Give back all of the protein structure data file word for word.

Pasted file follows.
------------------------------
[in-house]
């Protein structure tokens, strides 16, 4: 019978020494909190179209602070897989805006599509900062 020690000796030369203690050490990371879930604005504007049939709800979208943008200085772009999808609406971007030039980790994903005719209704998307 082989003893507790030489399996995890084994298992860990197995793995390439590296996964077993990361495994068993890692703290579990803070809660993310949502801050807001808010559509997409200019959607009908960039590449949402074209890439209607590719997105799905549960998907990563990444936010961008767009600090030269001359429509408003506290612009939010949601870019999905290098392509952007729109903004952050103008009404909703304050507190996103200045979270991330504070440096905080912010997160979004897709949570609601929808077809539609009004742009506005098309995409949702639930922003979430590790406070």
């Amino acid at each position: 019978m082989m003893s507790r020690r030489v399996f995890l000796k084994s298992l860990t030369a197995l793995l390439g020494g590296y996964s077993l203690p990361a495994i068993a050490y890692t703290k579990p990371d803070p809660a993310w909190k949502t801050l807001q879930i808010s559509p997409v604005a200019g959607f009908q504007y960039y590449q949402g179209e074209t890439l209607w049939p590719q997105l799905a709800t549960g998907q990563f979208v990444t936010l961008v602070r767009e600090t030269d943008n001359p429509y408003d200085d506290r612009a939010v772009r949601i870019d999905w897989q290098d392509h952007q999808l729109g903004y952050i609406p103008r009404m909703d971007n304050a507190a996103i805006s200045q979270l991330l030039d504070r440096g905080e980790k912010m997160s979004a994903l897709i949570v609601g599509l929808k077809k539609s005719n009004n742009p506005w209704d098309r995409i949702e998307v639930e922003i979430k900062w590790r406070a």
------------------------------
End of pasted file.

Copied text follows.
[in-house]
């Protein structure tokens, strides 16, 4: 019978020494909190179209602070897989805006599509900062 020690000796030369203690050490990371879930604005504007049939709800979208943008200085772009999808609406971007030039980790994903005719209704998307 082989003893507790030489399996995890084994298992860990197995793995390439590296996964077993990361495994068993890692703290579990803070809660993310949502801050807001808010559509997409200019959607009908960039590449949402074209890439209607590719997105799905549960998907990563990444936010961008767009600090030269001359429509408003506290612009939010949601870019999905290098392509952007729109903004952050103008009404909703304050507190996103200045979270991330504070440096905080912010997160979004897709949570609601929808077809539609009004742009506005098309995409949702639930922003979430590790406070």
């Amino acid at each position: 019978m082989m003893s507790r020690r030489v399996f995890l000796k084994s298992l860990t030369a197995l793995l390439g020494g590296y996964s077993l203690p990361a495994i068993a050490y890692t703290k579990p990371d803070p809660a993310w909190k949502t801050l807001q879930i808010s559509p997409v604005a200019g959607f009908q504007y960039y590449q949402g179209e074209t890439l209607w049939p590719q997105l799905a709800t549960g998907q990563f979208v990444t936010l961008v602070r767009e600090t030269d943008n001359p429509y408003d200085d506290r612009a939010v772009r949601i870019d999905w897989q290098d392509h952007q999808l729109g903004y952050i609406p103008r009404m909703d971007n304050a507190a996103i805006s200045q979270l991330l030039d504070r440096g905080e980790k912010m997160s979004a994903l897709i949570v609601g599509l929808k077809k539609s005719n009004n742009p506005w209704d098309r995409i949702e998307v639930e922003i979430k900062w590790r406070a």